Thomas K. Finletter, 86, former secretary of the Air Force and later U.S. ambassador to the North Atlantic Treaty Organization, died Thursday in a New York hospital after a heart attack. He lived in New York City.

Appointed by President Truman in 1950, Mr. Finletter was the second secreatary to head the Air Force Department after its establishment in 1947. sHe succeeded Stuart Symington and held the job until 1953.

President Kennedy appointed Mr. Finletter to the NATO post in March 1961 and he remained in that position until rsigning in July 1965.

When not in government service, he was an active partner in the New York law firm of Coudert Brothers for many years. He remained with the firm until 1971.

A prolific author of books on foreign policy, military power and the atomic and hydrogen ages, Mr. Finletter was working on another book on the dangers of nuclear war at the time of his death.

He long had been a proponent of strong military power for this country to deter potential enemies. After development of the atomic and hydrogen bombs, he also pressed for continuing disarmament talks.

Mr. Finletter's first government appointment came during World War II. From 1941 to 1944, he was special assistant to Secretary of State Cordell Hull. His job was to build up a stockpile of strategic materials, such as tin and rubber, from abroad.

In 1945, he was a member of the U.S. delegation to the United Nations organizing convention in San Francisco.

In 1947-48, he was chairman of President Truman's Air Policy Commission, which recommended a major increase in this country's air power in its report, "Survival in the Air Age."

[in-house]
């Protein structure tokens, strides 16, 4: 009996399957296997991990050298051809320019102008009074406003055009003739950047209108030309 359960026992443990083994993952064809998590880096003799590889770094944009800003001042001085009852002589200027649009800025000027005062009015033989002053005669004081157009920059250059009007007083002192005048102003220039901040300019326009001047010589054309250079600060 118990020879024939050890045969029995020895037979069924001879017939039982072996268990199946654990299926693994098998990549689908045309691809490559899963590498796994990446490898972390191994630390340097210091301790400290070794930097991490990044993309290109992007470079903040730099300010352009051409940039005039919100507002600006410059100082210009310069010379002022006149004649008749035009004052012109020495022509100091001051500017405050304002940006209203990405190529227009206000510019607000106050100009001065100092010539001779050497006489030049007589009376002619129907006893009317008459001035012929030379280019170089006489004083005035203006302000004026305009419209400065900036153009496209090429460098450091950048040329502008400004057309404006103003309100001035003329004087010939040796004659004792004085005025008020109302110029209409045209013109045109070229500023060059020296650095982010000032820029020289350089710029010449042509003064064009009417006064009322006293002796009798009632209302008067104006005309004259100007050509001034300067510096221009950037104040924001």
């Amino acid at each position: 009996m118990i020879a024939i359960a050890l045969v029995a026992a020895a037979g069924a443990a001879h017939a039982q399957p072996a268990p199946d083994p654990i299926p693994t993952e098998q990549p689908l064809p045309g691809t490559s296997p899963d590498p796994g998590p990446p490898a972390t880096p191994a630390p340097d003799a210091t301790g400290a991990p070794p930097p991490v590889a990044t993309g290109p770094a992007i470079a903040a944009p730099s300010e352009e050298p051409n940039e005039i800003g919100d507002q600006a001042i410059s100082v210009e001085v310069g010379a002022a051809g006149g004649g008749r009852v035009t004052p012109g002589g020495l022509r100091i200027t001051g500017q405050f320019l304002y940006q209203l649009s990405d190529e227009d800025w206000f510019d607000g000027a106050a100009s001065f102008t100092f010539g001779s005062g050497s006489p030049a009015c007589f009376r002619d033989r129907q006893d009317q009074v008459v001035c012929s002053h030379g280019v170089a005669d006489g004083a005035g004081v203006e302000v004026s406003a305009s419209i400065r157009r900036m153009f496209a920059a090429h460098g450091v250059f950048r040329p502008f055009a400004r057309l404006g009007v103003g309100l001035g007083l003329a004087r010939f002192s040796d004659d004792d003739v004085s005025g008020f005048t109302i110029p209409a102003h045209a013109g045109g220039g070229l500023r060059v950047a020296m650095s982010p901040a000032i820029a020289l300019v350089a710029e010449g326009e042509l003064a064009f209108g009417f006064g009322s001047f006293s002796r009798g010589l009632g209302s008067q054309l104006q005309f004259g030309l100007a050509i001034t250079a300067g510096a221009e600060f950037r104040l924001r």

While he was secretary of the Air Force, Mr. Finletter warned repeatedly that the best insurance against war with Russia was a powerful strategic bombing fleet. After he left his position, he heavily criticized the new Republican administration for cutting defense spending.

A somber man, with a keen analytical mind, Mr. Finletter wrote one of his better-known books, "Power and Policy: United States Foreign Policy and Military Policy in the Hydrogen Age" in 1954. He stated then that Russia could gain atomic-hydrogen air superiority over this country by 1956 and proposed that the United States advocate a complete compulsory disarmament scheme under United Nations control.

Although he was considered to be nonpartisan during his tenure as secretary of Air Force, Mr. Finletter became an active Democrat, serving as chairman of the New York State Stevenson for President Committee in 1956 and then as Adlai E. Stvenson's political advisor.

His return to government service came with his appointment to NATO. When he resigned in 1965, President Johnson praised him for working "tirelessly to strengthen NATO."

Mr. Finletter had been named to another overseas assignment earlier in his career. In 1948-49, he was minister in charge of this country's Economic Cooperation Administration's Mission (Marshall Plan) to the United Kingdom.

He was born in Philadelphia. He graduated from the University of Pennsylvania, earning a law degree there after serving as a U.S. Army field artillery officer in France in World War I. He became a partner of Coudert Brothers in 1926.

Mr. Finletter had been a member of the Council on Foreign Relations. His clubs included the Metropolitan Club in Washington.

His first wife, the former Gretchen Damrosch, whom he married in 1920, died in 1967. He married the former Eileen Wechsler in 1972.

In addition to his wife, survivors include two daughters, Margo F.Mitchell of Stonington, Conn., and Lili O'Neill of Los Angeles, and two grandchildren.

The family suggests that expressions of sympathy be in the form of contributions to the United Nations International Children's Emergency Fund (UNICEF).